History on the Run

Secrecy, Fugitivity, and Hmong Refugee Epistemologies

Book Pages: 272 Illustrations: 9 illustrations Published: February 2021

Author: Ma Vang

American Studies, Asian American Studies, Critical Ethnic Studies

During its secret war in Laos (1961–1975), the United States recruited proxy soldiers among the Hmong people. Following the war, many of these Hmong soldiers migrated to the United States with refugee status. In History on the Run Ma Vang examines the experiences of Hmong refugees in the United States to theorize refugee histories and secrecy, in particular those of the Hmong. Vang conceptualizes these histories as fugitive histories, as they move and are carried by people who move. Charting the incomplete archives of the war made secret through redacted US state documents, ethnography, film, and literature, Vang shows how Hmong refugees tell their stories in ways that exist separately from narratives of U.S. empire and that cannot be traditionally archived. In so doing, Vang outlines a methodology for writing histories that foreground refugee epistemologies despite systematic attempts to silence those histories.


“Ma Vang seeks out those places where secrets lie, not to reveal them but to consider their social force as archives and cosmologies of knowledge and power. Pursuing a wide range of inquiries that contribute to larger questions about historiography, ‘official’ histories, refugees, and ex-allies of U.S. foreign ventures, History on the Run is an important and necessary interdisciplinary feat. Stunningly original and thoroughly provocative, it is the most compelling book in refugee studies in years.” — Mimi Thi Nguyen, author of The Gift of Freedom: War, Debt, and Other Refugee Passages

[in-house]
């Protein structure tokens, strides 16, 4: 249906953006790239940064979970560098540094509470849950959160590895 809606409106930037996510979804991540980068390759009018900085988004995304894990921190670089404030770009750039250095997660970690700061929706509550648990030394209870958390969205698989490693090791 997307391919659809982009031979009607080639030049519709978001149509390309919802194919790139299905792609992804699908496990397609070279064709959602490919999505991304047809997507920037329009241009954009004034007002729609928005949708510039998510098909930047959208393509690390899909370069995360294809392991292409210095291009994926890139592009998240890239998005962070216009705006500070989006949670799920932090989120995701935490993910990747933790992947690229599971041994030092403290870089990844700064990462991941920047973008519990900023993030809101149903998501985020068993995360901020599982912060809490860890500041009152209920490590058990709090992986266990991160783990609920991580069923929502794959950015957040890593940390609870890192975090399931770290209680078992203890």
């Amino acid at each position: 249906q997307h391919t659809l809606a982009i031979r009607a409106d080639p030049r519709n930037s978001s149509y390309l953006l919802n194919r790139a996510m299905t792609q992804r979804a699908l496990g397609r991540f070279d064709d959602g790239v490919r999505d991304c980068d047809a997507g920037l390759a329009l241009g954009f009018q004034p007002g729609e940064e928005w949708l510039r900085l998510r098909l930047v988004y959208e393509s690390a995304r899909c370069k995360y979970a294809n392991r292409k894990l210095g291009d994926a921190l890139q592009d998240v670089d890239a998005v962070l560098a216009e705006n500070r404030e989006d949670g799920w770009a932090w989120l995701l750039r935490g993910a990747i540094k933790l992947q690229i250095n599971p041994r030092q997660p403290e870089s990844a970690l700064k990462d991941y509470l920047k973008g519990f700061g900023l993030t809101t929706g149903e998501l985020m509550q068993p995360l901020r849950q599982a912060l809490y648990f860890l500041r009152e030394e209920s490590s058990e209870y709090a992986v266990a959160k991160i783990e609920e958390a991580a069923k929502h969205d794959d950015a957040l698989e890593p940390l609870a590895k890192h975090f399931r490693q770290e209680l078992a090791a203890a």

“In this rigorous and significant work Ma Vang shifts our broader understandings of the connections among state secrecy, racial and colonial war, and refugee subjectivities. By refusing to engage in a simple recovery project or to reveal hidden secrets, Vang offers instead a sophisticated analysis of the structuring logic, function, and effects of state secrecy that demonstrates that it is is liberal military empire's norm, not its exception.” — Jodi Kim, author of Ends of Empire: Asian American Critique and the Cold War


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Price: $26.95

Open Access

Author/Editor Bios Back to Top

Ma Vang is Assistant Professor of Critical Race and Ethnic Studies at the University of California, Merced, and coeditor of Claiming Place: On the Agency of Hmong Women.

Table of Contents Back to Top
Acknowledgments  ix
Introduction. The Lost Bag and the Refugee Archive  1
1. Secrecy as Knowledge  27
2. Missing Things: State Secrets and U.S. Cold War Policy toward Laos  57
3. The Refugee Soldier: A Critique of Recognition and Citizenship in the Hmong Veterans' Naturalization Act of 1997  93
4. The Terrorist Ally: The Case against General Vang Pao  117
5. The Refugee Grandmother: Silence as Presence in The Latehomecomer and Gran Torino  145
Epilogue. Geographic Stories for Refugee Return  179
Notes  189
Bibliography  231
Index  251
Sales/Territorial Rights: World

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Additional InformationBack to Top
Paper ISBN: 978-1-4780-1131-6 / Cloth ISBN: 978-1-4780-1027-2